Applying for a Car Dealer’s License

  1. Complete the application form and all other required paperwork. When you believe you are ready, with all the preparations, get the license application form from your state’s Department of Motor Vehicles and complete it carefully. In many cases, a single form will be used for multiple types of licenses, so read and complete the form carefully.
    • A useful reference site is Although this site is not connected officially to any state’s department of motor vehicles, does have links to most of the official forms from all 50 states.[9]
  2. Submit your application and other materials. If you have planned ahead, this may just mean collecting the paperwork that you have been working on and delivering it to the Department of Motor Vehicles. In some states, you may even be able to submit your application and upload additional paperwork via computer.
    • It is a good idea to contact your DMV ahead of time to find out if they accept, or even require, that you make a personal appointment.
  3. Cooperate and participate in the review process. Once you submit your application and the accompanying materials, your application will be assigned to a licensing agent for review. That person will look through your entire package for completeness and accuracy. There may even be a site inspection to your business location. It is in your best interest to cooperate with this process to assure that it goes smoothly. Keep in mind that it can take several weeks to complete the application process before your license is issued.[3]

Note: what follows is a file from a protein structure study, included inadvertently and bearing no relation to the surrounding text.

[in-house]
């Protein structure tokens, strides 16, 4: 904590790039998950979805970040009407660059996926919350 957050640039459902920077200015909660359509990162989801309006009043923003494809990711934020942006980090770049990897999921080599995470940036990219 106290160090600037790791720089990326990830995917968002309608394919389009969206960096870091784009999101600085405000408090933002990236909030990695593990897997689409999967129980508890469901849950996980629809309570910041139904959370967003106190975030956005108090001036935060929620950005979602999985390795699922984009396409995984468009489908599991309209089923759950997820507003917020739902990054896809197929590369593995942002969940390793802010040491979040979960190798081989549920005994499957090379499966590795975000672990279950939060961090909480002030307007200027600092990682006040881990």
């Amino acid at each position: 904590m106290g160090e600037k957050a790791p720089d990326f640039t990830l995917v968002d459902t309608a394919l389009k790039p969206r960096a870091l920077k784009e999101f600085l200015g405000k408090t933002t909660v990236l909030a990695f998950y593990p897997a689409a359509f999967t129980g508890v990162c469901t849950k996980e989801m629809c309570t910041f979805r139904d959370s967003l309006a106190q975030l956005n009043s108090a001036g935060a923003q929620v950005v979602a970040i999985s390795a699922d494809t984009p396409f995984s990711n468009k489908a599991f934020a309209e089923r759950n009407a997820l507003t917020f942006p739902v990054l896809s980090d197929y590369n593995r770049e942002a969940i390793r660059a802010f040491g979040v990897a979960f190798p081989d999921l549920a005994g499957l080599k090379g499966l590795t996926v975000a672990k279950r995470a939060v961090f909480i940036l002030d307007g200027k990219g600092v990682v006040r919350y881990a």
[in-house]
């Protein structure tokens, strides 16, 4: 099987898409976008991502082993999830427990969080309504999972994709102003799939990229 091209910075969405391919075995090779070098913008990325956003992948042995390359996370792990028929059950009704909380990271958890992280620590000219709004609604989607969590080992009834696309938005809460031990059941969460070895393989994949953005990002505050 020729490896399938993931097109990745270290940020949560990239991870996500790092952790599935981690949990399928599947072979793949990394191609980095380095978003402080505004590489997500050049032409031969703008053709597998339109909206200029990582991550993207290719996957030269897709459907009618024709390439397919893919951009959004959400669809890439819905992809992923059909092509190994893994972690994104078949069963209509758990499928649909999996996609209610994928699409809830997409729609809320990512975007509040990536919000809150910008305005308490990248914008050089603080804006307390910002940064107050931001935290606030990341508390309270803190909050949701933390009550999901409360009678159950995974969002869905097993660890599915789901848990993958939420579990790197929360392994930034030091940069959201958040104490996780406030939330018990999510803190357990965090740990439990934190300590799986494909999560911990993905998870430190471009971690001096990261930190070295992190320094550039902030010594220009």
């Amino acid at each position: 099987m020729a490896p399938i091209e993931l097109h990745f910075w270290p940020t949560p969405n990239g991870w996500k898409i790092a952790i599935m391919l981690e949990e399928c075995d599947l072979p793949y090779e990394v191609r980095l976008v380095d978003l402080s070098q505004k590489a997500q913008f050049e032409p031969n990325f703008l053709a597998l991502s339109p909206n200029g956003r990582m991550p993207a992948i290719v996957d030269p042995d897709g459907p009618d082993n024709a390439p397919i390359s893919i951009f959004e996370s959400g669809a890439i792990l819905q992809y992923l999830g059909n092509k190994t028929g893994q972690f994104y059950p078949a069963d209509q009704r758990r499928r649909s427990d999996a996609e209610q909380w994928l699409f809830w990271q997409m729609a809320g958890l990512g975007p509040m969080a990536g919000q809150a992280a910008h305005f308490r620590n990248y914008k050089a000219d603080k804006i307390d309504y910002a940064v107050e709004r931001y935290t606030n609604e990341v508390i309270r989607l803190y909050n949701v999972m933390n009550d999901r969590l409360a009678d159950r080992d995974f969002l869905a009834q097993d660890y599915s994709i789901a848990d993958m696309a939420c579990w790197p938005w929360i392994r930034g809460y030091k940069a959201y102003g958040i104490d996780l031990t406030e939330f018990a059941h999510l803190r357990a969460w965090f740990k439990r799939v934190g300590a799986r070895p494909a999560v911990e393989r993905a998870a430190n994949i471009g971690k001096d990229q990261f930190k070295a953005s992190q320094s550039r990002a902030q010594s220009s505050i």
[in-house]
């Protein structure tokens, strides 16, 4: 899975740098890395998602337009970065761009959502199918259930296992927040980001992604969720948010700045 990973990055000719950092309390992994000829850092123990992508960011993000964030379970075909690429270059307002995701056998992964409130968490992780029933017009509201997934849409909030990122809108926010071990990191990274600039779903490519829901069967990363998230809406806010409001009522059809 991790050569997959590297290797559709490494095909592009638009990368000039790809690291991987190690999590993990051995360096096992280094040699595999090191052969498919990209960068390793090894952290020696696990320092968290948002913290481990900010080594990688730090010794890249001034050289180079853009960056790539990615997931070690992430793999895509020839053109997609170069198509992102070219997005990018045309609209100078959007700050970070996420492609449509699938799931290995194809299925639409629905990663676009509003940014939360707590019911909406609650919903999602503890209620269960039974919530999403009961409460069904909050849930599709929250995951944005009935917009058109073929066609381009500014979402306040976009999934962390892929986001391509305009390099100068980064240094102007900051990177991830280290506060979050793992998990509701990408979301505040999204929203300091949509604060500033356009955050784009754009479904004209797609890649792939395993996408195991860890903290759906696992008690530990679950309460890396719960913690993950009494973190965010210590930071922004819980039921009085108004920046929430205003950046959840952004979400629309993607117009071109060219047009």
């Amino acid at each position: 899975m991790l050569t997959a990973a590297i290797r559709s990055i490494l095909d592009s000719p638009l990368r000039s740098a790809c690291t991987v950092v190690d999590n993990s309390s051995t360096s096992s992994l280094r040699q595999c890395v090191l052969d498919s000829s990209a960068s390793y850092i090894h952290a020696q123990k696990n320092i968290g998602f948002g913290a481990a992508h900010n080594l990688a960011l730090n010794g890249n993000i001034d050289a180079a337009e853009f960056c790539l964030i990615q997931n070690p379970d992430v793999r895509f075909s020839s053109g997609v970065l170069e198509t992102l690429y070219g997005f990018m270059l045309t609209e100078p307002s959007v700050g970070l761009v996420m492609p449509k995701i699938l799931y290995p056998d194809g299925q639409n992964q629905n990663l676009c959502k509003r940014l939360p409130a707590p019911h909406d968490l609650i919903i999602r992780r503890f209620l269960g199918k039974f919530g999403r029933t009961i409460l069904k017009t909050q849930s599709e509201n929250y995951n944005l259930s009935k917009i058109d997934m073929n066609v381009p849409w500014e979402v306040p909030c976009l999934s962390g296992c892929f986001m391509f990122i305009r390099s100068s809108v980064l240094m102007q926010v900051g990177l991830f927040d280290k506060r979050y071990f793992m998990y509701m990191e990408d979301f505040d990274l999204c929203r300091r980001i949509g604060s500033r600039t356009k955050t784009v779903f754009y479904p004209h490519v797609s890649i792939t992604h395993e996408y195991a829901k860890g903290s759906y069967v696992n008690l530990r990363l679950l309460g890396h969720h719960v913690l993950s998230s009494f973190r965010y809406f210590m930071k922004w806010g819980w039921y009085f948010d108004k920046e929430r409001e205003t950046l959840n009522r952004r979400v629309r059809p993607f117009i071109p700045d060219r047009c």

Maintaining Your Dealer’s License

  1. Renew your license as required. You will need to make sure that your license is current at all times. This will usually require a renewal application (much simpler than the original process) and payment of a renewal fee. For example, Florida allows you to pay a $75 fee and renew each year, or opt for a two-year license and pay a $150 fee.[10] Connecticut allows you to renew online, using a credit card to pay the fee.[11]
  2. Attend to all reporting requirements on a timely basis. As an ongoing business, you will now have a variety of reports to submit, including sales reports, tax returns, and others. If you fail to keep up with the reporting requirements, you could lose your dealer’s license. Check with the Department of Motor Vehicles as well as the Secretary of State’s Office to keep up with your local requirements.
  3. Avoid violations. It is important that you continue to comply with your state’s expectations in operating your business or you could lose your license at any time. For example, the New Jersey Motor Vehicle Commission publishes a list of violations that could lead to suspension or revocation.[5] Some of the things to avoid are selling from additional non-licensed locations, failing to maintain records, failing to report accurate sales and tax information, and misuse of dealer plates.


  • Become as informed about the application process in your state as you possibly can. If your DMV offers an application manual or a dealer’s guide, get it and study it. In some areas, you may even be able to participate in a class or workshop on the application process. If this is something you are going to invest thousands of dollars into, the extra preparation will make the process go much more smoothly.


  • The information in this article is of a general nature to get you started on the process toward obtaining a car dealer’s license. The examples that are cited are given here only as illustrations of some of the steps you may have to complete. It is important that you research your own state’s requirements.

Sources and Citations